From the first attempts toward the establishment of the national economy to the arrangement of the space of nation-state, the most important spatial strategy as regards the foundation of the Republic was the selection of Ankara as the capital. Development of Anatolia and the most rational distribution of public services had enabled the idea of another place for capital other than Istanbul. The policy of creating new development centers were contrasted to the economic policies of the single large city and growth focus in Istanbul, being the major point of capitalist integration in the beginning of the 19th century. Furthermore, creation of new capital and the establishment of industrial cities were important regional development strategies in dealing with regional underdevelopment. This policy of regional development via creating a new capital is unique within the world planning context. 1

On the other hand, the railroads, already built solely for the imperialist-capitalist needs, that is, extraction of the raw materials of the country and to transfer them in the shortest way to the ports, were nationalized. Creation of an Ankara-based railway network with additional railways together with the ones that were nationalized was an important strategic decision. Keeping the integrity of national markets and the economic rationalization of newly established factories has been through these railway lines. In this way, economic reasoning was to be created by establishing relationships between production units for the sake of economic and political independence. The establishment of rail network and industrialization has enabled the development of new regional centers. 2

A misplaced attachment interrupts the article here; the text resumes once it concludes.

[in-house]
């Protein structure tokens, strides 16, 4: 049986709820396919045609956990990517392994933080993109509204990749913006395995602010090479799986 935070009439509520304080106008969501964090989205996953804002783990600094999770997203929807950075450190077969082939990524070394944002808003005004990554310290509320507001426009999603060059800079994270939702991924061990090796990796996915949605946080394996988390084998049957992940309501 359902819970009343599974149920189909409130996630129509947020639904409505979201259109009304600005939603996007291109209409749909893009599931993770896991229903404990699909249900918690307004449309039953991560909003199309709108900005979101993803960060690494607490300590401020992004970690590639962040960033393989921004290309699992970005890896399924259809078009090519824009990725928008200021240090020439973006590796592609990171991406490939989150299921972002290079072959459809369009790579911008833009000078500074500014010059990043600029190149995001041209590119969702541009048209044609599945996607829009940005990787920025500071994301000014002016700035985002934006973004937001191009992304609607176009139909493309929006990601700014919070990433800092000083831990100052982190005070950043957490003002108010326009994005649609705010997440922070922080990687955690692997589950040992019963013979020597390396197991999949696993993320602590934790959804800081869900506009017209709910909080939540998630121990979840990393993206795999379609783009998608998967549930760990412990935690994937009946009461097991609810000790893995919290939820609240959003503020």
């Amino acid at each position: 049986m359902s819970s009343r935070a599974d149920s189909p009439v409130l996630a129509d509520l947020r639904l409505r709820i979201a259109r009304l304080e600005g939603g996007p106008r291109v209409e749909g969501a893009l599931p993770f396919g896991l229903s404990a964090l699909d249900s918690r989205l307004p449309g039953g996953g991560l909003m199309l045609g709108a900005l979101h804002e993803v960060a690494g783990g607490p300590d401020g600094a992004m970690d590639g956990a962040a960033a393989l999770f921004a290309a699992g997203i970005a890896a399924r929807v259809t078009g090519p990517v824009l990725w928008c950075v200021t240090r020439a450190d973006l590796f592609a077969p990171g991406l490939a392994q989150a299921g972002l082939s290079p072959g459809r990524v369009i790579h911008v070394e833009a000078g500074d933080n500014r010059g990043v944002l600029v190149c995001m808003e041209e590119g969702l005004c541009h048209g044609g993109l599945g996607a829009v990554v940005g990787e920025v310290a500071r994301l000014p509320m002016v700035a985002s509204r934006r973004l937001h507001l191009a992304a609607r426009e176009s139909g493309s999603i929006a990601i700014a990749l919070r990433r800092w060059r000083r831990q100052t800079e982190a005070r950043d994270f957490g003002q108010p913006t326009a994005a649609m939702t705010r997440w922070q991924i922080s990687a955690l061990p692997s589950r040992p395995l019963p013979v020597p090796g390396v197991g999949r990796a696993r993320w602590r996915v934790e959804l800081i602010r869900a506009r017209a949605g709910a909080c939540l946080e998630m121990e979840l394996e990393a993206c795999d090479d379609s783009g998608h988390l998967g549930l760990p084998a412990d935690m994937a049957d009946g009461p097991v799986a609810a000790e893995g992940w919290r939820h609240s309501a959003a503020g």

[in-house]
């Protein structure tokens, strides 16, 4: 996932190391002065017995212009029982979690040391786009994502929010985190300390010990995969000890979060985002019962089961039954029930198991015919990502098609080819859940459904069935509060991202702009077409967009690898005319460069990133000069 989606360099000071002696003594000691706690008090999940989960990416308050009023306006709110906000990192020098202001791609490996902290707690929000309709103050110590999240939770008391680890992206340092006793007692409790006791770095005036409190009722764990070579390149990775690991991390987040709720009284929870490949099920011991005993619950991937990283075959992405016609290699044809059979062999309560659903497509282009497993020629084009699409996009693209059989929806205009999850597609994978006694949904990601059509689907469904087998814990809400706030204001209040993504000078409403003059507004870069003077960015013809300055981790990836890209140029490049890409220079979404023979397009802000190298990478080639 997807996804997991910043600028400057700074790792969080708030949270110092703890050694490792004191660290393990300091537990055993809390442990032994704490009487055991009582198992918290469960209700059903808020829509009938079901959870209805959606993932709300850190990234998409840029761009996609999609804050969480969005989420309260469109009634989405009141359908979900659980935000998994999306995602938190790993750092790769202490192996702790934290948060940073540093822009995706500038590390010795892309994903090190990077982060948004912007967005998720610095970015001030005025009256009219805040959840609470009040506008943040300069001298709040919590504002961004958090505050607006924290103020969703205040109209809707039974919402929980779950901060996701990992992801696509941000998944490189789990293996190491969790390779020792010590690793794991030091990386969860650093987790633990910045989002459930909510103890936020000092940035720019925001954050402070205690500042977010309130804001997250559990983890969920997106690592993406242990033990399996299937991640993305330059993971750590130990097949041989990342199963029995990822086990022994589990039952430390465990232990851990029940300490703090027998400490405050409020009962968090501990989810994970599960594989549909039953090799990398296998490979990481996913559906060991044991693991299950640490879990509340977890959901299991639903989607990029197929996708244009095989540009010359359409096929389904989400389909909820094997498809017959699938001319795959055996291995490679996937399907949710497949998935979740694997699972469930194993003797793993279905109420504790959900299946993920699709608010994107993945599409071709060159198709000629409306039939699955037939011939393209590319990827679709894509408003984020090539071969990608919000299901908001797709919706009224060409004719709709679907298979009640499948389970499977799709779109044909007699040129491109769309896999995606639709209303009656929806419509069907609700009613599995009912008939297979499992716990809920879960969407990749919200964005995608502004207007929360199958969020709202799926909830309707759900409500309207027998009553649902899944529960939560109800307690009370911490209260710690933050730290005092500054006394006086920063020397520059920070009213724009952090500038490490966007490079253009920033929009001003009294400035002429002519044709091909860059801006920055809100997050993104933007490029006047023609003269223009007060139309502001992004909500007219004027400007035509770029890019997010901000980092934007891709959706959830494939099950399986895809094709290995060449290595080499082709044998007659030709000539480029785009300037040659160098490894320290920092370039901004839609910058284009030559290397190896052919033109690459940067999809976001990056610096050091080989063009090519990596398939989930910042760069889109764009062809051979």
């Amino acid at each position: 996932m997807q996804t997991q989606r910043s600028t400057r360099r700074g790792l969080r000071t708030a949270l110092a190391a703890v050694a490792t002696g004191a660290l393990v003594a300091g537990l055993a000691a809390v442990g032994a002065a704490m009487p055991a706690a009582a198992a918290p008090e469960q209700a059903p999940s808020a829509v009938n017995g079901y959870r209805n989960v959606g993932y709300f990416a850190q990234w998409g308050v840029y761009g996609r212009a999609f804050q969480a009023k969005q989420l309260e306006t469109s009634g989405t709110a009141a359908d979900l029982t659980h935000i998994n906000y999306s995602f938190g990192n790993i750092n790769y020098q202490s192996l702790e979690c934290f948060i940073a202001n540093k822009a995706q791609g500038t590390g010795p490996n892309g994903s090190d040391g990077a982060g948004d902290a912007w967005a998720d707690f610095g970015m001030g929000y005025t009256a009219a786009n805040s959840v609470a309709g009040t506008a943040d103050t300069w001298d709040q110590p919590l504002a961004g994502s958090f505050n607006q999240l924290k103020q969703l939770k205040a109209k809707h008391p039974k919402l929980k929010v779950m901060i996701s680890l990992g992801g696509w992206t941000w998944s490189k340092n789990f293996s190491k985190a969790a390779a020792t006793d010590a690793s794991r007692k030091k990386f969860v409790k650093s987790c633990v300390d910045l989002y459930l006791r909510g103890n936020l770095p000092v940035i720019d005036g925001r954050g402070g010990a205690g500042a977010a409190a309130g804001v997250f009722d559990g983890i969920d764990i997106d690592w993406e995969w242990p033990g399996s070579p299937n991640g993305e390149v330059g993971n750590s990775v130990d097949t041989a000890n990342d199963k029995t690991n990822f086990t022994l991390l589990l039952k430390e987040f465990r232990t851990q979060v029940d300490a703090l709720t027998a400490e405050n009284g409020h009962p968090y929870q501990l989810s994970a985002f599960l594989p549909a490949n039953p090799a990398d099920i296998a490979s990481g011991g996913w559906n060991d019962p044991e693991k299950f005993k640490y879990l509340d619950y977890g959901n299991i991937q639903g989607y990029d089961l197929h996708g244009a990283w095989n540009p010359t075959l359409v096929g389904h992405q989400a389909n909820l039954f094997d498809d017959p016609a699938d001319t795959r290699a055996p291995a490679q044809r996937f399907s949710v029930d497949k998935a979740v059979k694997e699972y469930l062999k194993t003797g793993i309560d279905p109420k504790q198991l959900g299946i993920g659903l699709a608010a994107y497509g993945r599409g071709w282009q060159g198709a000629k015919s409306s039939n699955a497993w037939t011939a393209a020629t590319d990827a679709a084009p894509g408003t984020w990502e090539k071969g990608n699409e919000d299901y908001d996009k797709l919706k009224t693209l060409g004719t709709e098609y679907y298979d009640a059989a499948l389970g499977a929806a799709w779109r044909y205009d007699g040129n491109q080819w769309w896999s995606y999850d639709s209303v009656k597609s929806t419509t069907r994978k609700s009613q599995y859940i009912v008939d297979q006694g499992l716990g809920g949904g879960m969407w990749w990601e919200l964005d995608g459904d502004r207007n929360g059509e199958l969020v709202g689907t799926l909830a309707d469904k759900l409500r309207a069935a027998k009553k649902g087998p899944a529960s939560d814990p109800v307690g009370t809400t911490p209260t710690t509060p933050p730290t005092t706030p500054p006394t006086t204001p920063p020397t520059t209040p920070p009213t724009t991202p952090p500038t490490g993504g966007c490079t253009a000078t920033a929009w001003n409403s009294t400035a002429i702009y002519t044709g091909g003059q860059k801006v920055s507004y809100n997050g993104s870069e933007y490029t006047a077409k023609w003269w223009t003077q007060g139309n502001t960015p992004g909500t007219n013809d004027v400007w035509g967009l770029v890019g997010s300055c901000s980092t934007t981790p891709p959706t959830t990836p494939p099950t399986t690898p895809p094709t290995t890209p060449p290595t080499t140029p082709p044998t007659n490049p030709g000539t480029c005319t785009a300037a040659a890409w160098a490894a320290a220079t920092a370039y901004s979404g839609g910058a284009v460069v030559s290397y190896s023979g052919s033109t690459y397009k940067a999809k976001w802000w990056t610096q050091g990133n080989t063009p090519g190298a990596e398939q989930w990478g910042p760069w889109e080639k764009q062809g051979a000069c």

The selection of Ankara as a capital has been the first and the utmost phase of fair and equal treatment of the regional development issues within the national boundaries. These policies played a frontier role in creating regional development centers. Primarily the political attitude was towards establishment of national economy and development of Anatolia through creating a new capital. The idea of a new capital should be considered in the context of regional integration throughout Anatolia. This was a regional development decision, which denied the agglomeration economies around Istanbul as the center of the development. Even though, leaving the old capital where imperialist remnants and cosmopolitan culture prevailed, had no economic benefit and was a heavy burden to overcome, it was seen as imperative for the national integration. For this reason, the creation of the new capital should be perceived as a political movement after all. 3

1.1.       Urbanization via rural-urban integration and liberation of the rural labor

In this policy-oriented development model, urban and regional development issues were not separated from one another. A series of arrangements had been made in order to liberate rural labor and liquidate feudal relationships there within. Tithe [Aşar] (the tax on agricultural products) was dismantled. Measures for the mechanization of agriculture, together with improvements in agriculture and livestock had been taken. Village Law on the administration of the villages and Agricultural Union Law were passed and Agriculture Institute was established. Rural development was not conceived merely as an economic issue but as a part of a comprehensive liberation project. In this period 64 villages were planned as model villages. Agricultural centers, state farms, agricultural banking, cooperatives, land provision and collective production and organization were the basicconcepts of the republican perspective on the countryside. Also the “Village Institutes” (Village Teachers’ Training Schools [Köy Enstitüleri]) that were established in later periods were the most important component of the rural development and liberation policy.

1.2.       Industrialization and inter-regional integration